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TRADE & LABOUR NOTES.

(By "Industrial Tramp.") (Secretaries of the various Unions are requested to forward ropies of tlieir Lnion engagements to "Inclustrtul Tramp. -Star , Offi.-e. nnii a list of Union MeetIngs will be fnruisbed at the head of this column for each week.. , TNICN MEETINGS FOR THE WEEK. This Kvenlng. March 24tli — Waterside Workers. Thursday, March 25 — Engine Drivers. Friday. March 2G — Bricklayers; Coopers; Executive. Slonn&y. Mnrrh i;: , — I'ainters' (Quaiter'y): Coßihtvorliers. Tuesday. March 3U — Carpenters; EnginWednesday. March SI — Trades and LaMiss Emma Goldman will fhortlv visit New Zealand on a lecturing tour". She is anarchist of the philosophical Echooi. and believes that all governments are doomed. 3liss Goldman has been married, but goes by her maiden name; she is a ihient speaker, of a strong personality, and has pronounced ideas on the ruling topics of the day. She is 37 yrenrs of age and has been in prison for her opinions. Several industrial disputes are about to bo filed before the Conciliation Commissioner, in addition to those already filed. Notwithstanding the fact that the assessors appearing for either side are paid by the Government at the rate of a. guinea a day. there is an extreme reluctance manif?sted by some of the trade union members to act as assessor!?. A man acting as assessor is — so to speak ■ — between two stools; ho is liable to be in opposition to his employers or to his own union; and there are forae men who are not strongminded enough to accept the position. Quite a nutter has been caused by the recent pronouncement of Mr Justice Sim. President of the Arbitration Court, as to the advisableness of employers avoiding being cited for breaches of awards, by seeing that-their proposed employees join the' workers* union. It Is amusing to see how quickly the Employers' Federation are up in protest at the promulgation of such a doctrine by the learned President. Judge Sim has hitherto borne a very good character from the Employers' Association of tfie Dominion, for the moderate views he has entertained of his functions as Chief Industrial Adjudicator of New Zealand; but he stands in danger of having his previous good record annulled by his utterances on the Preference Clause. The unions on the other hand are agreeably surprised at the position. Unlike the employers, the unionists of the Dominion have never gone into hysterics over the outspoken fairness of the President of the-Court.-in -the past: and they are all the better able to appreciate any liberality of opinion that falls their way. ■ , And after all, the President of the Court is only going back to the principles laid down by the first president, Mr Justice Williams, when he declared that seeing that members of unions gave of their time and money in forming ■unions to better their conditions, arid that non-unionists received the higher pay and better conditions equally with the rest, there should be some preference of employment to members of ■unions. There are men who do not scruple to tell you that they can reap all the benefits without joining any tmion, and these are the men who are the cause of many employers being fined for breaking awards. There are many employers who long ago have adopted the advice contained in Judge Sim's latest pronouncement; they take care that no one is employed in their business, where an award is in operation, without being a member of -the workers' union; instead of seeing how close they can sail towards breaking the award, they keep .well within the four, corners of it, and ' find that it "pays lit the' long rim.' As one employer put it to mc the other day, "Competition is so keen nowadays, that it takes my whole attention to my business, without wasting my time in attendance at S.M. and Arbitration Courts, to answer to breaches of awards." There is a deal of truth in this. The President of the Common-wealth Arbitration Court, Mr Justice Higgins, la? : ,i-. been making pronouncements on the other side of the Tasman Pea. He _3ias lately given ; an award-much .in favour of the Broken Hill miners, notwithstanding the gloomy prophecy that a rise in •wages- would mean the closing down, of the Barrier "Mines. The learned judge admitted that there was only two and alialf more years' work .in sight, but thought that decent -wages should be paid during that time. He has also delivered judgment in the Marine Cooks and Bakers' case, and his conclusions are worthy of being noted by every labourite in this Dominion. Amongst other conditions the union sought to increase the wages of scullerrrnen from £4 to £5 10/" a month, which is considered to be but a living wage. His Honor said:—"l must settle the dispute on terms which I .deem to be 'fair and reasonable between the parties,' as my predecessor, Mr Justice O'Connor. expressed it, and I cannot conceive any terms to be fair and reasonable which do not at the very least allow a man to live from his labour, to live as a human, bring in a civilised community. "But I have to look all round the subject and see that I do not create more disputes than I settle. The Act requires mc to 'prevent' as well as to spttle disputes; and I have to see to it that. I do not create other disputes in settling this—that I do not loosen a dozen nails by driving one. \ We must first find what wage a man needs to live, in the civilised sense—the living ■wage: and then-wage due to skiYL "Now, according to my findings in the Harvester case, in the present circumstances of Australia, 7/ per day. or £2 2/ per week is the least normal wage that caTrnteet the- -normal needs of the average employees regarded as human beings living in a civilised eommunitv. '•In the Harvester case I had, 'from the wives of the working men,' much valuable light thrown on modest family budgets and on domestic conditions of the poor. . . The average lists of nine housekeeping women is £1 12/5. Tliis expenditure does not cover light clothes, boots, furniture, ntensilsv-rates, life insurance, savings, accident, or- benefit societies, loss of employment, union pay. books and newspapers, tram and train fares, sewing machine, mangle, school requisites, and amusements, holidays, tobacco, intoxicating liquors, sickness and death, domestic help, or any expenditure of unusual contingencies, religion or charity. "Probably it is not one of my functions, already sufficiently responsible, either to encourage, or discourage matrimony; but it is surely not anTT extreme view to take that marriage Is the usual fate of adults, and. if bo, a wage that does not ollow for the matrimonial condition for a-n *.dult. man is noj. fair ,_Rn.d reasonable—is no.t..» ! JsiTinjg. r wage." In othss xvrSs, X sannot acaejt the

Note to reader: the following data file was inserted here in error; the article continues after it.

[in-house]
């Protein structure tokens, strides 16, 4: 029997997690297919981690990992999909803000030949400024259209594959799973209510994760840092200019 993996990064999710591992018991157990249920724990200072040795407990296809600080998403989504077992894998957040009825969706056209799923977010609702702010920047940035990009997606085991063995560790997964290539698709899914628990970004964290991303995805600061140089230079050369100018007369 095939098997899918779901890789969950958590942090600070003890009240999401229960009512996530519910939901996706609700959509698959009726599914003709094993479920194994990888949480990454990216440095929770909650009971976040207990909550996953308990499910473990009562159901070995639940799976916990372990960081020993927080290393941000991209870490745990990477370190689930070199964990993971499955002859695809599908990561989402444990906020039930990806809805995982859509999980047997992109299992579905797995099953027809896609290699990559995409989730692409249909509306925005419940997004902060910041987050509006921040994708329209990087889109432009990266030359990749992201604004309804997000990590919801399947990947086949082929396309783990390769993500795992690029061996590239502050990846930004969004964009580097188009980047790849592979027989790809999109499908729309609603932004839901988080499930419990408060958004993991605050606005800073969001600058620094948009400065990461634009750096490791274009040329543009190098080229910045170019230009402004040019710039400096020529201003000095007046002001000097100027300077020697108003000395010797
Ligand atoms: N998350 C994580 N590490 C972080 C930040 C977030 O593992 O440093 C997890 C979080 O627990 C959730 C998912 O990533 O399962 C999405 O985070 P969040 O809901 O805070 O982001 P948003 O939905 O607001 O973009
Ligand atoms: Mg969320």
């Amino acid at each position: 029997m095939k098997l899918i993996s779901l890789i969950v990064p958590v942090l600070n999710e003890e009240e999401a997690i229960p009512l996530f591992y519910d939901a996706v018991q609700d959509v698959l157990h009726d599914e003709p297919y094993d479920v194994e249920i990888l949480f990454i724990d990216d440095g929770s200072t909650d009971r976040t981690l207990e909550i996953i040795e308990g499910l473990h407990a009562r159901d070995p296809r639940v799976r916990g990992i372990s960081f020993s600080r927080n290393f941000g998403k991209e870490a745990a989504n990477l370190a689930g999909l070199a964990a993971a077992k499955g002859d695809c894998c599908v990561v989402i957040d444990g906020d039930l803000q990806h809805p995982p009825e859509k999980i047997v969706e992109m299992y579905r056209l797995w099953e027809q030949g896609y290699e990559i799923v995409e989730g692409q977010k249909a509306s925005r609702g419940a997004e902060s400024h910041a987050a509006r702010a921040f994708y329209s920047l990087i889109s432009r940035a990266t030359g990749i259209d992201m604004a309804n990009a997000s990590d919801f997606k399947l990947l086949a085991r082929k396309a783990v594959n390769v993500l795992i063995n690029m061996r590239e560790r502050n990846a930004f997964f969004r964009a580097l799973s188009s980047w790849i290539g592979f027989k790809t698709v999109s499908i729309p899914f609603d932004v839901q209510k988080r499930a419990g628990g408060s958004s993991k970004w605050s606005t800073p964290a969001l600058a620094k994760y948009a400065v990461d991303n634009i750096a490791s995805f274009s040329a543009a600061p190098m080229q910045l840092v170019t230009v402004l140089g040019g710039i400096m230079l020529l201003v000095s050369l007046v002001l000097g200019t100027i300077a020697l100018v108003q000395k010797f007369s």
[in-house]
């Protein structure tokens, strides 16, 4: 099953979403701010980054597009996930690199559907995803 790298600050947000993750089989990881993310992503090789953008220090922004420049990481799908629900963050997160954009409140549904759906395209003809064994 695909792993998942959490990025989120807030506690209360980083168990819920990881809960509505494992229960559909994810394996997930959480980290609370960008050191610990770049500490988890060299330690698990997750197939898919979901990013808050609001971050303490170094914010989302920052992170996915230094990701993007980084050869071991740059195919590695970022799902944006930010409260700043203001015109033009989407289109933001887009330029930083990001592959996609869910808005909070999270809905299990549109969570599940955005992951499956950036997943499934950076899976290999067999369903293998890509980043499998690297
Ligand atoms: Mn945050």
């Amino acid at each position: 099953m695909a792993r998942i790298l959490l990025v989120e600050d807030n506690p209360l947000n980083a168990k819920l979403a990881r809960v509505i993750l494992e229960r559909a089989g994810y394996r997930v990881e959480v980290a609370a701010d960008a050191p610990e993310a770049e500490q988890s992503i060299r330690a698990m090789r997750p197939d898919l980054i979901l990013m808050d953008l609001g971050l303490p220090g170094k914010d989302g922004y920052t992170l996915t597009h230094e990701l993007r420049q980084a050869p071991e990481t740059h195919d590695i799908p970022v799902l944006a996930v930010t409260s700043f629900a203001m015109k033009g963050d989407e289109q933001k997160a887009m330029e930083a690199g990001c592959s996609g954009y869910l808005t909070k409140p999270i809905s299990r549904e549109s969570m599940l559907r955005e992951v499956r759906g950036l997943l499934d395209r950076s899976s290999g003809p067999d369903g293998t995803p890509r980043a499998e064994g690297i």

philosophic theory that marriage is a luxury." In concluding his judgment, his Honor said: "I think I may justly grant to scullerymen the £5 10/ per month which they seek." His Honour also made proportionate increase in the wages of cooks, butchers, and bakers, and proceeded to say: '"I desire to understand all possible views of the case before coming to my conclusions. The main features of my award are that I treat the payment of a livi-ng wage as the first •essential to the settlement of the dispute."

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TRADE & LABOUR NOTES. Auckland Star, Volume XL, Issue 71, 24 March 1909